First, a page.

Preempts are *gambles*; sometimes you gamble and lose. The more effective they are at preempting the opponents, the more often, and the more dramatic, the losses. Where the line is between your losses and their gains is the perennial discussion.

Of course, if you're bidding with the robot, you don't get a discussion - play its way or suffer the consequences.

View Postmycroft, on 2022-May-04, 09:36, said:

Then I missed your point completely, I'm sorry. Can you explain, please?

But what off what I read: no matter what slight improvements, gross improvements, or complete overhauls you make to your weak 2s, you will have hands that will catch you out. You can decide how they're going to catch you out, but "not missing a good game when I preempt" and "not bidding a bad game after I preempt" (never mind "games that make" and "games that don't", respectively) are just not achievable goals, and even to prioritise those you have to have a preempt style that will let the opponents run roughshod over you.

If what you're saying is "given your preempt style, your followup system can only be on a sliding scale between 'missing good games' and 'bidding bad games', but with a serious look, not just tweaks, you can make that sliding scale smaller ", then, sure. But eventually you run into "to get any better than this, we have to change our preempt style".
I do agree with all of this, it's just a different point from the one that I was trying to make. There are many hands that are neither too strong nor too weak for a preempt, but that are simply not suitable. Earlier this evening I picked up Ax, Axx, 9865432, J at everybody vulnerable, second hand (RHO passed). A few games before that I picked up x, 9865, AQJ9xx, Qx at everybody vulnerable, third hand (partner and RHO passed). The first hand has got an extra diamond and is arguably stronger, and the second hand has the classic flaw of a 4-card major side suit, but I passed the first and opened 3 with the second and stand by those calls.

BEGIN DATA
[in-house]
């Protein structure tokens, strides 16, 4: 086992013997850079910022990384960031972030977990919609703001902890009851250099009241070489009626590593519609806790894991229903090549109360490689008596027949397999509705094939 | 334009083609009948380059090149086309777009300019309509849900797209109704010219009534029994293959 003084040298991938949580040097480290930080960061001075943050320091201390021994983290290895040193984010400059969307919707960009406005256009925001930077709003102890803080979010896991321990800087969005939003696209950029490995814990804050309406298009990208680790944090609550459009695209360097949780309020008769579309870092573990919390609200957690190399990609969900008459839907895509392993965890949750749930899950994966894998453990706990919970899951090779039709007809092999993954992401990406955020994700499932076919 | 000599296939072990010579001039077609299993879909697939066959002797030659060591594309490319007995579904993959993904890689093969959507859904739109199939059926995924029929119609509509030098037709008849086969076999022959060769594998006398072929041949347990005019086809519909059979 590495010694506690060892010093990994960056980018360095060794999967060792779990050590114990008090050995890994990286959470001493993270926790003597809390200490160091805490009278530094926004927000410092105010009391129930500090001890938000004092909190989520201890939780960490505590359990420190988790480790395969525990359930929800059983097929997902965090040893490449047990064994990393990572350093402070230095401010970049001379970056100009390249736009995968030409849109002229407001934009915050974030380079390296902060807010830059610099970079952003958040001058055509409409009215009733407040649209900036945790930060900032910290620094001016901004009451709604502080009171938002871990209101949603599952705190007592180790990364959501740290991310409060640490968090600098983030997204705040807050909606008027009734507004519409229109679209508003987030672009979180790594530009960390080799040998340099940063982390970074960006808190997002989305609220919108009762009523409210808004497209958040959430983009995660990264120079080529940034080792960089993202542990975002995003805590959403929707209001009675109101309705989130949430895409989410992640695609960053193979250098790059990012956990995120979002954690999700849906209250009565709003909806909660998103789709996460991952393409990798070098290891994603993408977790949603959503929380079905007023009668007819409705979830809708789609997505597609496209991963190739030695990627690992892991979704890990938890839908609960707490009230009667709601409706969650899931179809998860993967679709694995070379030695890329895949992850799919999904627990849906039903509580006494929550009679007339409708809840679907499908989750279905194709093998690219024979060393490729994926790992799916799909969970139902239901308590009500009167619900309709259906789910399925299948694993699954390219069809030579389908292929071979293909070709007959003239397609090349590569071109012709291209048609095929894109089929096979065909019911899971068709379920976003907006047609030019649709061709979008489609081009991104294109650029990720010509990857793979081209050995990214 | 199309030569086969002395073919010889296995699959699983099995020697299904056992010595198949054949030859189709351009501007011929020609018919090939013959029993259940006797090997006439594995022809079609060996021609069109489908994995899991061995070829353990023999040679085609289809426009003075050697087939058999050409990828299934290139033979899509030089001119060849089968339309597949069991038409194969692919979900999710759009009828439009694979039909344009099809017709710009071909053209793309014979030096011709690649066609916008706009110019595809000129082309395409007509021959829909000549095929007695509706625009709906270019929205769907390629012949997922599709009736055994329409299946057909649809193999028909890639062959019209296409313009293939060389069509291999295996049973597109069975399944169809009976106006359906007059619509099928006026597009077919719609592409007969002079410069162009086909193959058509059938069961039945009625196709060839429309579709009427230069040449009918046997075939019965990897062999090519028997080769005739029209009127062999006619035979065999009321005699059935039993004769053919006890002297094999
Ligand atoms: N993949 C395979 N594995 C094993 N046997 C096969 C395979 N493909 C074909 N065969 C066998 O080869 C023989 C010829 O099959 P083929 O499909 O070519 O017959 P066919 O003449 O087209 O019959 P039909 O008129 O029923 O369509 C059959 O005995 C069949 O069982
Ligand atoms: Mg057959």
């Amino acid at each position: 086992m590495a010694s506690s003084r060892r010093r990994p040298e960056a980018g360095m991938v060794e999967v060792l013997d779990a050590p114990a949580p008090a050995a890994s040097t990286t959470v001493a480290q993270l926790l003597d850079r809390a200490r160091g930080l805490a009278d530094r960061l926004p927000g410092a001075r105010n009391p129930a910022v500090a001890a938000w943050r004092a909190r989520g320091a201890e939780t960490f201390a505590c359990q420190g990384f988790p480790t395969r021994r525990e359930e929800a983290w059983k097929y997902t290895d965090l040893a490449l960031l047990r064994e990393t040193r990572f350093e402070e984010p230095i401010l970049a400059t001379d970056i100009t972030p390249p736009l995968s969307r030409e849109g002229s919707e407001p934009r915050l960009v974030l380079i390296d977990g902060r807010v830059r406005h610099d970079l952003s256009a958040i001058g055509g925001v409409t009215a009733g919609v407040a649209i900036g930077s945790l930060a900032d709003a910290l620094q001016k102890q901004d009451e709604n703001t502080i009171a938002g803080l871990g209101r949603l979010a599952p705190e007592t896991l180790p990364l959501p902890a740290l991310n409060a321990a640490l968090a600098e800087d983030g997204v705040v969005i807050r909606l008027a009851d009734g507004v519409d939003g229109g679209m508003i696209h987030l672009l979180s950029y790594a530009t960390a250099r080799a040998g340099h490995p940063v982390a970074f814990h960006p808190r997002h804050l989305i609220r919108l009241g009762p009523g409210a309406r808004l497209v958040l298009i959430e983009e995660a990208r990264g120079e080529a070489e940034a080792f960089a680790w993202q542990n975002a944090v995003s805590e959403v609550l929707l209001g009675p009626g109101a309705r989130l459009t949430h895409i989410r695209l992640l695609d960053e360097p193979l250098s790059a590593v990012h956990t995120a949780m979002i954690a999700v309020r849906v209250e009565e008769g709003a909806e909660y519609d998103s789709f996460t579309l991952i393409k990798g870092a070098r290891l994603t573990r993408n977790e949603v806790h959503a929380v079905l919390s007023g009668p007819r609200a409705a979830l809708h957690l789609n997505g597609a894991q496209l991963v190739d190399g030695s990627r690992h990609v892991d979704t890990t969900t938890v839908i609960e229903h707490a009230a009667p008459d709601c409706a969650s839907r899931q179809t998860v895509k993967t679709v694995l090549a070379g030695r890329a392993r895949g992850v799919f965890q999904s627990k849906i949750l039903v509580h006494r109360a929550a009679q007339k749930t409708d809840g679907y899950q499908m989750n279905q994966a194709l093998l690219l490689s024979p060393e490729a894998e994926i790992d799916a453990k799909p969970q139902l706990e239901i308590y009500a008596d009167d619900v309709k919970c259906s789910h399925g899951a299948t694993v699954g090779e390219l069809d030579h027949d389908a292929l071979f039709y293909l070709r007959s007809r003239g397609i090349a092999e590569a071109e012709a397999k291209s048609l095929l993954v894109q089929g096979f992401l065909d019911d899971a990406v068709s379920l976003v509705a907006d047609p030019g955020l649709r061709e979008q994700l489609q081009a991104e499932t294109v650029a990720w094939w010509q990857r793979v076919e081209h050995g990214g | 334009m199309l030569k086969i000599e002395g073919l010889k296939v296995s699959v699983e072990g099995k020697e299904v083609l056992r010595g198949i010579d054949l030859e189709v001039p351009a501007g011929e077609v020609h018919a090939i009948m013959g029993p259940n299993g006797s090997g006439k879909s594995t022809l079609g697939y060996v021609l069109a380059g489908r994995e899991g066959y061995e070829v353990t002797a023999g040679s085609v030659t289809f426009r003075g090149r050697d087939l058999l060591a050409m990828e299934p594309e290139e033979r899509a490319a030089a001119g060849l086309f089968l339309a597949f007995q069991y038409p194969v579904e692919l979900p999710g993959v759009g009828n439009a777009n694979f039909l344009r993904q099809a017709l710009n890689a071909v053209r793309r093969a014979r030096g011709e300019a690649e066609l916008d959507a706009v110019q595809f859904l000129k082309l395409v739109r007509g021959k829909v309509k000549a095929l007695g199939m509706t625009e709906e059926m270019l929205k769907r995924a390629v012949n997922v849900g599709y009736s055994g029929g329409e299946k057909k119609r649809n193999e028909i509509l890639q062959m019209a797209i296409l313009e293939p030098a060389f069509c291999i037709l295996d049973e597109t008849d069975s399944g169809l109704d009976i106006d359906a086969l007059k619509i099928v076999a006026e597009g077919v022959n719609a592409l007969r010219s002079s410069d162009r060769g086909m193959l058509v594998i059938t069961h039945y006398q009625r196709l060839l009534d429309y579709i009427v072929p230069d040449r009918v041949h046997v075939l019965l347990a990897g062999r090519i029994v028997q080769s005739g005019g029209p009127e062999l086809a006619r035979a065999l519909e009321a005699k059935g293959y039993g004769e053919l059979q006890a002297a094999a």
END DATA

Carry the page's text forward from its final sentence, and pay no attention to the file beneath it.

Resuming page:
If you adopt a preempt style that is more nuanced than "am I too weak to open + how many cards in my longest suit?", you will create correlations between how many HCP you can have and what type of hand you can have. In sufficiently extreme examples, the link between HCP and playing strength is almost entirely gone. I think this is related to the old theory of 'cover cards' - the observation that, when we've got a long real suit (and therefore one or more somewhat short suits), aces and kings are worth way more than their point count traditionally suggests, and queens and jacks might well be near worthless. As some fabricated examples, if I pick up AQJTxx, x, xxx, xxx I will not only open 2 when vulnerable, first seat, but also tell partner I have a maximum if partner bids 2NT. Change the hand to QT9xxx, AJ, Qx, xxx and I would still preempt (with distaste) but now I'm very tempted to show a minimum if partner asks (again, vulnerable and first seat). Swap the jack of hearts for the queen in that hand and I'm opening 1. The playing strength of that hand is just much lower, even if it holds more HCP.
Put differently, a 2NT asking bid (no matter which flavour you prefer) is a pretty crude tool to win a few more bits of information from partner before we have to commit to a contract. It is only possible to make sensible decisions if your agreements about opening 2X were doing a lot of hard work for you in the first place. It's really not as simple as saying "two opponents, one partner, we bid a lot and shrug when it goes wrong" - I'll bet I bid more weak two's than most here, but I still consider my style aggressive but disciplined. And part of those partnership agreements include determining what sort of hand partner is looking for with an asking bid, and to what degree we have that hand on offer. And of course that is a two-way street - partner also needs to consider whether, in your partnership agreement on preempts, their decent-looking balanced 15 HCP hand is suitable for making a game try in the first place.